The move will see the RNLI shift to a model where it only contacts individuals if they have expressly given permission for the charity to do so. That is different to the standard ‘opt-out’ system used in the charity industry where anyone that engages with or donates to a charity is automatically added to their database unless they expressly opt out.
The RNLI says the strategy shift will have a significant impact on its ability to fundraise, predicting that it will result in a £35.6m loss of income over five years – starting at £11m in 2016 and falling to £4m in 2020.
However the RNLI’s head of Marketing Jayne Clarke said the move was the right one to ensure the future of the brand.
“People have asked if this is a bold move but I don’t think it is. It’s fundamentally the right move. As an organisation we are innovative and forward thinking – we have the best lifeboats in the world. Our marketing and fundraising must echo that. Our supporters are so important to us we have to make sure we are protecting them and giving control back to them,” she told Marketing Week.
Should other charities follow suit?
The charity sector has come in for criticism this year over its fundraising practices, kickstarted by the death of fundraiser Olive Cooke who it was claimed received hundreds of calls from charities asking for money, although there was no indication that played a role in her death.
That had an impact on consumer perceptions of the sector, according to YouGov’s CharityIndex. It also led to a review of fundraising practices which recommended charities should exercise greater control over their direct marketing activities.
Clark said the RNLI is lucky to be a in a position where it is able to take this step because it has a trusted brand and cash reserves that mean it can take the hit in the short term with the hope of raising more money in the long term.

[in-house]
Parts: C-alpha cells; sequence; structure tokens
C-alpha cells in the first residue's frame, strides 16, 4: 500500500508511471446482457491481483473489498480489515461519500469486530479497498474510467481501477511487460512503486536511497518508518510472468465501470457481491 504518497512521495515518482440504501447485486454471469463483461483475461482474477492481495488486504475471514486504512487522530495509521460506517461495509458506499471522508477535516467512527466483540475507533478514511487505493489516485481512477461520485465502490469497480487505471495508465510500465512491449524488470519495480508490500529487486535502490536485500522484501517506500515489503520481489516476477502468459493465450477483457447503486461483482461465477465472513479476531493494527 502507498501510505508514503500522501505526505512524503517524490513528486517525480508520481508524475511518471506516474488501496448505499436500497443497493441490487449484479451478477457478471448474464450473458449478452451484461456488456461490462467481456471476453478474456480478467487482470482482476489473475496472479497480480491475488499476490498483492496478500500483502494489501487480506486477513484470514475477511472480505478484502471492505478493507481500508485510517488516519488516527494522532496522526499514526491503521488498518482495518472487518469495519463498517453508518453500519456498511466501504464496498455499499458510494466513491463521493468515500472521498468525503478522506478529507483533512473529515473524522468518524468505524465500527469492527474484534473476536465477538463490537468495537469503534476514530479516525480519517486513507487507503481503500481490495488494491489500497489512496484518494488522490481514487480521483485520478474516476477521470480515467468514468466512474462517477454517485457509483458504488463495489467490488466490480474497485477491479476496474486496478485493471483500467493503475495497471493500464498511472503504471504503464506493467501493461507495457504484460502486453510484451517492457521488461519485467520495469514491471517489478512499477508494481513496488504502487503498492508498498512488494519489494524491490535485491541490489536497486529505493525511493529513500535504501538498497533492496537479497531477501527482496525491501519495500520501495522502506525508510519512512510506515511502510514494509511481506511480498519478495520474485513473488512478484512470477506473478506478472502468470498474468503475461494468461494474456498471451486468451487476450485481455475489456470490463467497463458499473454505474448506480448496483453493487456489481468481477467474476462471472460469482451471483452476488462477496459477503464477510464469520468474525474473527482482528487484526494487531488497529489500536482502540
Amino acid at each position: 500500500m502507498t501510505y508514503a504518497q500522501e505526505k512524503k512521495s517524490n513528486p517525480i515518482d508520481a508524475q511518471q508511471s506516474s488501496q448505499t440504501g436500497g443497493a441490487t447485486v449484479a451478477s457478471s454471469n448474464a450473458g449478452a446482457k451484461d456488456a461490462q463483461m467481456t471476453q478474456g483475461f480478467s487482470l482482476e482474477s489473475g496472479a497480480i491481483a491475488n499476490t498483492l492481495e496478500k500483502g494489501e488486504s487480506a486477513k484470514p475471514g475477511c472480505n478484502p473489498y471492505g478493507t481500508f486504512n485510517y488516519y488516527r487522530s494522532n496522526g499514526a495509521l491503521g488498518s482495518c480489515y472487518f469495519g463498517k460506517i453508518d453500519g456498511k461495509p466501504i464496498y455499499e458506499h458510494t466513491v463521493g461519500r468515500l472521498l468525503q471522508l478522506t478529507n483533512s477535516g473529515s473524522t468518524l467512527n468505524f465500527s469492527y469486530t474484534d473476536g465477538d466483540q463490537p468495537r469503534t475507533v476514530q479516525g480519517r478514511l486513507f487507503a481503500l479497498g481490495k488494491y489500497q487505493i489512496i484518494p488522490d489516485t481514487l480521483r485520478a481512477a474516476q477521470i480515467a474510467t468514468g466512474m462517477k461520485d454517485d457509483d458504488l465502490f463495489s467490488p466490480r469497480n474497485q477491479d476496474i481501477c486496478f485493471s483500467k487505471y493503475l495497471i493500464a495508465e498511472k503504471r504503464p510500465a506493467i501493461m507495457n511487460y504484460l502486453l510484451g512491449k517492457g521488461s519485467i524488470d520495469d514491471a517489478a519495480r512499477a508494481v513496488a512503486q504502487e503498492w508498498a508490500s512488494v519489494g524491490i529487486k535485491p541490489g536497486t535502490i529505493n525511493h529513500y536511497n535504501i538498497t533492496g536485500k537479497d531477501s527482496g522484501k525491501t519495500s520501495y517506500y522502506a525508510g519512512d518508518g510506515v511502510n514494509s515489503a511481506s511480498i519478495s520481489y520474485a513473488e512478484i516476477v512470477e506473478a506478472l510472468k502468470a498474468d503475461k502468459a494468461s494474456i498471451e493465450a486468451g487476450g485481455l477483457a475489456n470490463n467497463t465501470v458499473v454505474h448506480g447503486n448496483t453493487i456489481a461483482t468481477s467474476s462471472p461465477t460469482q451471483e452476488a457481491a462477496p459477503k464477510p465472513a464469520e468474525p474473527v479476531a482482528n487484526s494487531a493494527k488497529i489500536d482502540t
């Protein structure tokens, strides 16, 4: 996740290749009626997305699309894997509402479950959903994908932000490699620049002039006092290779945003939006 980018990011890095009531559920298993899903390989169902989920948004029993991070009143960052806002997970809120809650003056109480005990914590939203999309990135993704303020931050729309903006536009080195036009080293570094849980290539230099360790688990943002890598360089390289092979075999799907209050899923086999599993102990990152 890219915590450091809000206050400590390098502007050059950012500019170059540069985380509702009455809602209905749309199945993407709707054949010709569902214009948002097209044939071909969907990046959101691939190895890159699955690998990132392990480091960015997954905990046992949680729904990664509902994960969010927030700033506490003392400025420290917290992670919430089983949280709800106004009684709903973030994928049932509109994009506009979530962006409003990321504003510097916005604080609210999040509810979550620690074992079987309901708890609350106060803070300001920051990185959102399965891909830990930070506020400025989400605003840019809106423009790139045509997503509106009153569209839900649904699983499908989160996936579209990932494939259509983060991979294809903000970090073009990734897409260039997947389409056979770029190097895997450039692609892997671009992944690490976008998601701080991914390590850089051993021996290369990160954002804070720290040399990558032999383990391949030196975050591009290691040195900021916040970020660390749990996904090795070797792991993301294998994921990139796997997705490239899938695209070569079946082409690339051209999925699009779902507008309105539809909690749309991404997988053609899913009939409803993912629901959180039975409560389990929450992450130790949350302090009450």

Other charities, she explained, should consider if they should do it and then how they would go about it.
“It comes down to ‘could you and should you’. We could tick both of those boxes and other charities will have to decide if they can. We have gone out to the sector and said we are supportive of each other. We have said to all the other directors at the big fundraising charities that we want them to learn from what we do but we don’t have all the answers,” she said.
Appealing to the next generation of supporters
The RNLI will spend the next year talking to its supporters about why the charity is making the change, what it means and to ensure people understand what they are opting in to. The new model will take over in 2017.
Reaction to the move has so far been positive. Clarke claimed its Facebook page is “buzzing” with people offering support while 98% of people on its supporter panel said they would opt in, although she admits in reality that proportion is likely to be lower.
While direct marketing is a significant source of income for charities, the RNLI found it wasn’t appealing to the younger consumers critical to its future. The charity will now move its marketing spend away from DM to focus on newer channels including digital, social media and content.
There will also be a bigger focus on funding, as opposed to fundraising, with the RNLI looking at how it can better raise money through its commercial and retail offering as well as from corporate.
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